FIGURE 4.

Effect of Cl-free buffer on changes in 36Cli and epitope 24 expression of TNF-stimulated or unstimulated PMN. a and b, After 30 and 60 min of incubation with TNF (final concentration, 10 ng/ml) in NaCl-containing HEPES buffer, aliquots of the cell suspensions were centrifuged and suspended in Na-glucuronate-containing buffer. c and d, Unstimulated PMN were maintained in either NaCl- or Na-glucuronate-containing HEPES buffer for 90 min. After a 30-min incubation, aliquots of the cell suspended in glucuronate-containing buffer were centrifuged and resuspended in NaCl-containing buffer. At selected times, the cells were assayed for 36Cli (a and c) and epitope 24 expression (b and d) as described in Fig. 3 and Table 2, respectively. Each point in the graphs represents the mean of two experiments (in duplicate) performed with cells isolated from different donors.

FIGURE 4.

Effect of Cl-free buffer on changes in 36Cli and epitope 24 expression of TNF-stimulated or unstimulated PMN. a and b, After 30 and 60 min of incubation with TNF (final concentration, 10 ng/ml) in NaCl-containing HEPES buffer, aliquots of the cell suspensions were centrifuged and suspended in Na-glucuronate-containing buffer. c and d, Unstimulated PMN were maintained in either NaCl- or Na-glucuronate-containing HEPES buffer for 90 min. After a 30-min incubation, aliquots of the cell suspended in glucuronate-containing buffer were centrifuged and resuspended in NaCl-containing buffer. At selected times, the cells were assayed for 36Cli (a and c) and epitope 24 expression (b and d) as described in Fig. 3 and Table 2, respectively. Each point in the graphs represents the mean of two experiments (in duplicate) performed with cells isolated from different donors.

Close modal

It has been shown that, in TNF-stimulated PMN, the onset of Cl efflux correlates with the onset of a cytoplasmic alkalinization (18). We thus addressed the issue as to whether the increase in cytoplasmic pH is in some way related to TNF-induced Cli decrease and, if so, whether such cytoplasmic alkalinization is involved in the process of β2 integrin activation. Fig. 5 shows that TNF-induced Cl efflux (upper panel) is accompanied by a concomitant rise in pHi (lower panel). Such a rise is likely mediated by the activation of the Na+/H+ exchanger, because the response is abolished by the amiloride analog NHA, a potent and specific inhibitor of the exchanger (40) (lower panel). NHA does not affect Cl efflux (upper panel), but the Cl transport blockers MK447/A and EA markedly impair the TNF-induced alkalinization (lower panel), suggesting that the activation of the Na+/H+ exchanger may be under the control of the cytoplasmic levels of Cl. The inhibitory effect of the two Cl transport inhibitors on the TNF-induced alkalinization (Fig. 5, lower panel) is not accounted for by toxic effect of the drugs toward the Na+/H+ exchanger because, upon addition of a saturating dose of PMA (20 ng/ml), MK447/A- and EA-treated PMN show a normal alkalinizing response (data not shown). In agreement with these findings are the results of parallel experiments showing that NHA does not alter the TNF-induced expression of epitope 24 (Fig. 6,a). Moreover, PMN pretreated with NHA and then exposed to TNF, adhere to FBG to the same extent of untreated cells (Fig. 6 b). These findings strongly suggest that a rise in pHi is not required for the activation of β2 integrins.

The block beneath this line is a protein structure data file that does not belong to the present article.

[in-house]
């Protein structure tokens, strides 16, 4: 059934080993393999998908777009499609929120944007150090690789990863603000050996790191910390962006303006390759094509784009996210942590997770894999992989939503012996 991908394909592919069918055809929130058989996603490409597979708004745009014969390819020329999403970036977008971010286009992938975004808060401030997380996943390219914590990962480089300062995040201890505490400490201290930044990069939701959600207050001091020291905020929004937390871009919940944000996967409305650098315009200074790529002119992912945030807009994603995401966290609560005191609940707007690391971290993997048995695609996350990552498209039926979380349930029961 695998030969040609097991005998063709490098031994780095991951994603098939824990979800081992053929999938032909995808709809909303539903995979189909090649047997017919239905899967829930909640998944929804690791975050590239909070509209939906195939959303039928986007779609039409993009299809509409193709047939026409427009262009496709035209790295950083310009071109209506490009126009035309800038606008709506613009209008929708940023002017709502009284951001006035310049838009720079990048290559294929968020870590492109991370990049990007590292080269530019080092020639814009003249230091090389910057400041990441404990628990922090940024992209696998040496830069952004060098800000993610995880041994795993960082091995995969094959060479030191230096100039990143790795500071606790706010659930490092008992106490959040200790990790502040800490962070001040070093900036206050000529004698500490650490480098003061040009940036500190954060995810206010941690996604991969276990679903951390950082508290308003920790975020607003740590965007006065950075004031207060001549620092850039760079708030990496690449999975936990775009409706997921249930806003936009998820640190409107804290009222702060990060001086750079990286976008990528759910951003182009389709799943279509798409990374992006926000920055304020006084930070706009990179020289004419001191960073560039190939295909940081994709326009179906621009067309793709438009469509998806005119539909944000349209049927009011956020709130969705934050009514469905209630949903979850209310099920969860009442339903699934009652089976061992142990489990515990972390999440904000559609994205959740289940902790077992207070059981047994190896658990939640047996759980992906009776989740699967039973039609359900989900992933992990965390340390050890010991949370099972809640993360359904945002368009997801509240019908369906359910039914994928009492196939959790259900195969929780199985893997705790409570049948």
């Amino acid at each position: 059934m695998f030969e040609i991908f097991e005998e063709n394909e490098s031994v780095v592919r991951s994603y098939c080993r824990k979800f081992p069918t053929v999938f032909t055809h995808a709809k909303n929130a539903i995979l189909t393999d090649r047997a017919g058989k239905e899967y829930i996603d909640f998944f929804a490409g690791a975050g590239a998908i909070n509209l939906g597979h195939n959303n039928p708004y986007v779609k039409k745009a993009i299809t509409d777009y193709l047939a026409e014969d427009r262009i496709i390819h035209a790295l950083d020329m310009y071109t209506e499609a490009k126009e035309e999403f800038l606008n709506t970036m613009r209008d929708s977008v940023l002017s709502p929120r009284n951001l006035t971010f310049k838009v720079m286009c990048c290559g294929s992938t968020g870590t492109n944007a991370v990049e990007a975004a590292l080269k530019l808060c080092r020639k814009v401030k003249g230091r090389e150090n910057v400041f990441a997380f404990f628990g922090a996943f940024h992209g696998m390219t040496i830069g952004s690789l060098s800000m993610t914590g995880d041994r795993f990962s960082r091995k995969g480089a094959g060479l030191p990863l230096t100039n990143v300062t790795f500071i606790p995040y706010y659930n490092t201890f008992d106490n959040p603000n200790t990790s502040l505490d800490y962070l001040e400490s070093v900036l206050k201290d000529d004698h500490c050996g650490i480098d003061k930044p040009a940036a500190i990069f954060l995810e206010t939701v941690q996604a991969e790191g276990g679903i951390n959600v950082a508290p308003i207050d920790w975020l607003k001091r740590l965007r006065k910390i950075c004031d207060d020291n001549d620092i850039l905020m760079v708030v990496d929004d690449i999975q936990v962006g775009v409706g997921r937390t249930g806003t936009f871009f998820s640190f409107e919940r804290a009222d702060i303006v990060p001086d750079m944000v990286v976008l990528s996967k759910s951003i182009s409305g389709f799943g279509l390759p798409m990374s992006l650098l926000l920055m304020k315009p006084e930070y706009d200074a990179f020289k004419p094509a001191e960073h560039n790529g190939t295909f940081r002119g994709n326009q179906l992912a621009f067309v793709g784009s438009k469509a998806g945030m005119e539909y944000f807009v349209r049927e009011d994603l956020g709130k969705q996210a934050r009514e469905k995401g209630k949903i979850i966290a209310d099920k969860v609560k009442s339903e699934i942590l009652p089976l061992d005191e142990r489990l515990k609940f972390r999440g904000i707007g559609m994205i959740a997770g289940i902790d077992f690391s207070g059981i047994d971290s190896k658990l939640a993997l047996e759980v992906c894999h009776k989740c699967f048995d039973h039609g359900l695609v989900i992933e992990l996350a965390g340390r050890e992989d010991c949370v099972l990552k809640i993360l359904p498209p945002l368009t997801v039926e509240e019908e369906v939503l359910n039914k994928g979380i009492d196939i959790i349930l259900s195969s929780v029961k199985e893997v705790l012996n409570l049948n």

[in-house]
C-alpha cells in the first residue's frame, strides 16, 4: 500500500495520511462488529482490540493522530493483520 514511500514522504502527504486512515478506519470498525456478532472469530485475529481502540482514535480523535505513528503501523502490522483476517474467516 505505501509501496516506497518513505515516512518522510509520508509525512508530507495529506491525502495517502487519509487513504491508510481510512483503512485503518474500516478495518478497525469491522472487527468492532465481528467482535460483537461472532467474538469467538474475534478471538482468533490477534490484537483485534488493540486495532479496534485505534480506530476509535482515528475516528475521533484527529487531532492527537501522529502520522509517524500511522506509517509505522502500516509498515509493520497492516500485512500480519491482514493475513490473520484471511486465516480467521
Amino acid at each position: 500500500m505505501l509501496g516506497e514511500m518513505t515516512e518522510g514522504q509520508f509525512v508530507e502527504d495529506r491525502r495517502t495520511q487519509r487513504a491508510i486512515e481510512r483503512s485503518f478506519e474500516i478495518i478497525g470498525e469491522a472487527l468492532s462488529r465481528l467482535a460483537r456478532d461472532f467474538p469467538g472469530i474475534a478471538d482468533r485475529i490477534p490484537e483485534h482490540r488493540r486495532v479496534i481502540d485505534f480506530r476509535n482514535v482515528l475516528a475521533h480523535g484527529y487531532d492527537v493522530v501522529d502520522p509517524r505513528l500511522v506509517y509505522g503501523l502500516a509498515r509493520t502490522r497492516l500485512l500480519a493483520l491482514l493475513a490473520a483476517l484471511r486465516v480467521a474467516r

FIGURE 5.

Relationships between Cl efflux and pHi changes of TNF-stimulated PMN. To assay 36Cl efflux (upper panel), aliquots of 36Cl-loaded PMN (2 × 106/ml in HEPES buffer) were preincubated in suspension in polypropylene test tubes for 10 min at 37°C without or with NHA (final concentration, 1 μM). At the end of the preincubation, TNF (final concentration, 10 ng/ml) was added to the cell suspensions. At selected times, aliquots of the incubation mixtures were withdrawn and assayed for Cl efflux as described in the legend to Fig. 1. To assay pHi changes (lower panel), BCECF-AM (final concentration, 5 μM) was added to aliquots of PMN suspension during the last 30 min of the incubation used to load the cells with 36Cl. After two washing steps in prewarmed unlabeled HEPES buffer, the cells were counted and suspended at 5 × 106/ml in the same buffer. Then, an 800-μl aliquot of the cell suspension was withdrawn in a thermostated cuvette placed in a spectrophotofluorometer equipped with a device for continuous stirring of the incubation mixture. Changes in pHi were monitored upon addition of TNF (final concentration, 10 ng/ml) (arrow). To assay the effect of NHA, EA, and MK447/A (final concentrations, 1, 250, and 150 μM, respectively), the cells were preincubated with the required compound for 10 min at 37°C in the cuvette under continuous stirring. The nigericin/K+ method described by Thomas et al. (28 ) was used to calibrate pHi. Each point in the graphs shown in the upper panel represents the means of duplicate assays of one experiment representative of three that gave similar results. Traces shown in the lower panel are representative of three similar experiments. Abscissa axis refers to both upper and lower panel.

FIGURE 5.